By David Morris
Last week's culture, media and sport select committee election shaped up as one of the most memorable battles in the — admittedly dreary - history of select committees. Officially at stake were three places on a prestigious committee. But in reality, with racism in football, the Leveson inquiry and the biggest crisis to hit the BBC in 50 years, it is so much more.
I declared myself a candidate for one of the seats just before recess, and even then we couldn't have predicted just how shocking developments would be. At time of writing the editor of Newsnight has resigned and it's fair to expect further heads to roll. I don't have a problem with those who stood by being punished, and those that covered it up are almost as guilty. But we cannot shy away from the fact that Savile's alleged wrongdoing has been compounded by a lack of media scrutiny of the BBC.
As a candidate in this election I am focusing on changing that. I have to say when I was first elected I popped down to the Table Office with a few questions about the BBC, only to find MPs have no right to question them. In fact if MPs are unhappy with the BBC there is really very little we can do.
David Cameron once said that sunlight disinfects, and if that's true then the lack of sunlight focused on the BBC has got to have contributed to the mess they are currently in.
With that in mind I would like to propose three very simple changes to the BBC's governance that I believe would go a long way to shedding light on the workings of this much loved but opaque organisation. They are:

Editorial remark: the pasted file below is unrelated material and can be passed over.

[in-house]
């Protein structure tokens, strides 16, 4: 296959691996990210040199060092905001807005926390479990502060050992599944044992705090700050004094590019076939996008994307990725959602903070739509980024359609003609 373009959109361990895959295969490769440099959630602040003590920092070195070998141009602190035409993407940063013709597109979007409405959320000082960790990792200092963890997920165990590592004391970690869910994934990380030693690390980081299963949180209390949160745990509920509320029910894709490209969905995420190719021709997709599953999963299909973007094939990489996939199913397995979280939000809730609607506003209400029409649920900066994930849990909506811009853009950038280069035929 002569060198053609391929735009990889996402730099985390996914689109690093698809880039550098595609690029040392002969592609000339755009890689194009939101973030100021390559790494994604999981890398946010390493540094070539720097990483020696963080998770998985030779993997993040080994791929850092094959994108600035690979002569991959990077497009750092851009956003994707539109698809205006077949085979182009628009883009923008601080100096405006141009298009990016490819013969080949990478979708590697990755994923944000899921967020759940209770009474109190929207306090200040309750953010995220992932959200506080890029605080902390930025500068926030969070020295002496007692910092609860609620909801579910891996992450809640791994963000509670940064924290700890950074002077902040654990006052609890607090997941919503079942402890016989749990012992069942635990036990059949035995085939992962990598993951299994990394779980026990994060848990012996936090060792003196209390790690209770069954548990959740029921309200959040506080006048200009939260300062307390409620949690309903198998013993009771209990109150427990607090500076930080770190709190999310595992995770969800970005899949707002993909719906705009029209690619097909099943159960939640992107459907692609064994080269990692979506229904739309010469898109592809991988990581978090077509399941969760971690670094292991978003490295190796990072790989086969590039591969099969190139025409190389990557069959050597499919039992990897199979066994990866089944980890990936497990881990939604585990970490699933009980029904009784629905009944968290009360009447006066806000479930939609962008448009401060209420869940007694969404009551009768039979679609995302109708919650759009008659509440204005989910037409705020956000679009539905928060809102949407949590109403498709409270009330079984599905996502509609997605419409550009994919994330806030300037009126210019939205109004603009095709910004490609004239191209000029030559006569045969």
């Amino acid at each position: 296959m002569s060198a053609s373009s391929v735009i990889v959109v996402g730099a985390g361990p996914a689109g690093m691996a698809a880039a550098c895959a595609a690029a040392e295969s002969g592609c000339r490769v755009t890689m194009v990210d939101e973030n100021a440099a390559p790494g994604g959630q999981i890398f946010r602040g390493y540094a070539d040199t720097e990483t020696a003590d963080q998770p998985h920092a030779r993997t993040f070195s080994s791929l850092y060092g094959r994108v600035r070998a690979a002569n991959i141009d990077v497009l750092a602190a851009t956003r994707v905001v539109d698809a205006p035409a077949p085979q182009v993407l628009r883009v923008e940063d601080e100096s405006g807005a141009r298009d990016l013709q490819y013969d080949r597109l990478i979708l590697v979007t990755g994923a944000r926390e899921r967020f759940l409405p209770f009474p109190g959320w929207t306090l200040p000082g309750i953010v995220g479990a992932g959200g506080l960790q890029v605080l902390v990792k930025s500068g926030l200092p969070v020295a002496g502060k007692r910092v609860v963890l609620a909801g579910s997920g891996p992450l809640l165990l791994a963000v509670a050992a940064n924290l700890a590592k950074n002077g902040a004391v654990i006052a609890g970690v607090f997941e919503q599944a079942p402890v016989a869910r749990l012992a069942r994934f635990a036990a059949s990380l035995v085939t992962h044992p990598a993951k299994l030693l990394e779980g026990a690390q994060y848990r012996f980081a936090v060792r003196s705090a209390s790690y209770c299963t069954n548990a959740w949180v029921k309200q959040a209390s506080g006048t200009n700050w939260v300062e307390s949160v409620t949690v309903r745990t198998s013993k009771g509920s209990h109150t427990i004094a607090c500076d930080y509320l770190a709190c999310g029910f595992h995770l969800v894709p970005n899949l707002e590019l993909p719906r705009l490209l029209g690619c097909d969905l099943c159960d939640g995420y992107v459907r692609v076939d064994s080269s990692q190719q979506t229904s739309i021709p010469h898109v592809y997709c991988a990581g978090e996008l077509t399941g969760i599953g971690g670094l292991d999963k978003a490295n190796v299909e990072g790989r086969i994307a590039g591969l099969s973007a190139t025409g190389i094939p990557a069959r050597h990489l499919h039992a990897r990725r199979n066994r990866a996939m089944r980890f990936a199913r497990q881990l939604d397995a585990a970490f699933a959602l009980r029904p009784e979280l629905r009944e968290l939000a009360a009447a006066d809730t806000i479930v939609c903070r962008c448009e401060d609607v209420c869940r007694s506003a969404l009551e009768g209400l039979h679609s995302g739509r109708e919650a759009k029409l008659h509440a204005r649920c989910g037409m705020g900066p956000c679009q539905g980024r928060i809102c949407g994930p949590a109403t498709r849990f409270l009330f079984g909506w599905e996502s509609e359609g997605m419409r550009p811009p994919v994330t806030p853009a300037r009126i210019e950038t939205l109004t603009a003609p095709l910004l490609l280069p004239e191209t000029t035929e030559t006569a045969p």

• Having some form of oversight of the appointment of the director-general by the House of Commons. My own thought is that we could ask the culture, media and sport select committee to vote to accept the appointment. If the committee rejects the appointment it could be put before the whole House for a vote. If the candidate fails to get a majority in either of these he or she would not be appointed. But whatever the system, elected representatives should have a say.
• Giving MPs the right to table parliamentary questions to the BBC, and requiring them to answer. The Church Commissioners appoint representatives to answer on their behalf; there is no reason why this system cannot be appointed to the BBC. Equally if this is not possible then the right to table written questions would be a step in the right direction.
• The culture, media and sport select committee should have regular oversight of the actions of both the BBC and the BBC Trust. I would like to see formal regular contact and regular hearings not just when things go wrong.
These three proposals are not difficult. Plenty of organisations are subject to elements of this and they survive perfectly well.
We can never right the wrongs of the past fully, but by bringing them into the open and learning from them we can move forward.
Whatever happens, this election has been a rare chance for MPs to debate the future of the BBC. Let's not wait another 50 years to do it again.
David Morris is the MP for Morecombe and Lunesdale. Follow him on Twitter.